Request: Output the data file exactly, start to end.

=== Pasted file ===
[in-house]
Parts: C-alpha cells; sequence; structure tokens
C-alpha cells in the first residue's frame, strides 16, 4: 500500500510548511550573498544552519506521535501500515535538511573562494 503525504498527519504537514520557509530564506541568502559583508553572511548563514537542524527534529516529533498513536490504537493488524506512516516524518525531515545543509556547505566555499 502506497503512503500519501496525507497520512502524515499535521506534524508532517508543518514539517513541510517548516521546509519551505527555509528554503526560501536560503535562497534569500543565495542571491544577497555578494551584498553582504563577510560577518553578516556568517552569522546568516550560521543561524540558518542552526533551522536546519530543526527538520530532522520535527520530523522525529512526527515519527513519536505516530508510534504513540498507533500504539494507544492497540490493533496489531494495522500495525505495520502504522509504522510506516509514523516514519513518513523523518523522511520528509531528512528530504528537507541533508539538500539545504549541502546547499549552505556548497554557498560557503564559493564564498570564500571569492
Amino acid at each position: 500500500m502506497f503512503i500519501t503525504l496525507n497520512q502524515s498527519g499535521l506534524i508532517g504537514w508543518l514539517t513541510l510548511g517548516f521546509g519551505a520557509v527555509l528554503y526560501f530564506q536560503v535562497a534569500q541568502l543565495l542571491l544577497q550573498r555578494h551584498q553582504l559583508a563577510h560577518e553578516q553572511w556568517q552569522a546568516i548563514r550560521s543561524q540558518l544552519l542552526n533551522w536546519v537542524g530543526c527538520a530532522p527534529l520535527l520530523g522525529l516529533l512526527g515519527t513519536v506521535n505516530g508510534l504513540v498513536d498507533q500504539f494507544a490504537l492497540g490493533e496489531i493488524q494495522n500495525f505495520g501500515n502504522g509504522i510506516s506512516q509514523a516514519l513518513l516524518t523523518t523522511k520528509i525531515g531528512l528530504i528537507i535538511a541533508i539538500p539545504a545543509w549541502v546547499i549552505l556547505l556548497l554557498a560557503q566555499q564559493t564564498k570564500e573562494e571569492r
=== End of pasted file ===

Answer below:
[in-house]
Parts: C-alpha cells; sequence; structure tokens
C-alpha cells in the first residue's frame, strides 16, 4: 500500500510548511550573498544552519506521535501500515535538511573562494 503525504498527519504537514520557509530564506541568502559583508553572511548563514537542524527534529516529533498513536490504537493488524506512516516524518525531515545543509556547505566555499 502506497503512503500519501496525507497520512502524515499535521506534524508532517508543518514539517513541510517548516521546509519551505527555509528554503526560501536560503535562497534569500543565495542571491544577497555578494551584498553582504563577510560577518553578516556568517552569522546568516550560521543561524540558518542552526533551522536546519530543526527538520530532522520535527520530523522525529512526527515519527513519536505516530508510534504513540498507533500504539494507544492497540490493533496489531494495522500495525505495520502504522509504522510506516509514523516514519513518513523523518523522511520528509531528512528530504528537507541533508539538500539545504549541502546547499549552505556548497554557498560557503564559493564564498570564500571569492
Amino acid at each position: 500500500m502506497f503512503i500519501t503525504l496525507n497520512q502524515s498527519g499535521l506534524i508532517g504537514w508543518l514539517t513541510l510548511g517548516f521546509g519551505a520557509v527555509l528554503y526560501f530564506q536560503v535562497a534569500q541568502l543565495l542571491l544577497q550573498r555578494h551584498q553582504l559583508a563577510h560577518e553578516q553572511w556568517q552569522a546568516i548563514r550560521s543561524q540558518l544552519l542552526n533551522w536546519v537542524g530543526c527538520a530532522p527534529l520535527l520530523g522525529l516529533l512526527g515519527t513519536v506521535n505516530g508510534l504513540v498513536d498507533q500504539f494507544a490504537l492497540g490493533e496489531i493488524q494495522n500495525f505495520g501500515n502504522g509504522i510506516s506512516q509514523a516514519l513518513l516524518t523523518t523522511k520528509i525531515g531528512l528530504i528537507i535538511a541533508i539538500p539545504a545543509w549541502v546547499i549552505l556547505l556548497l554557498a560557503q566555499q564559493t564564498k570564500e573562494e571569492r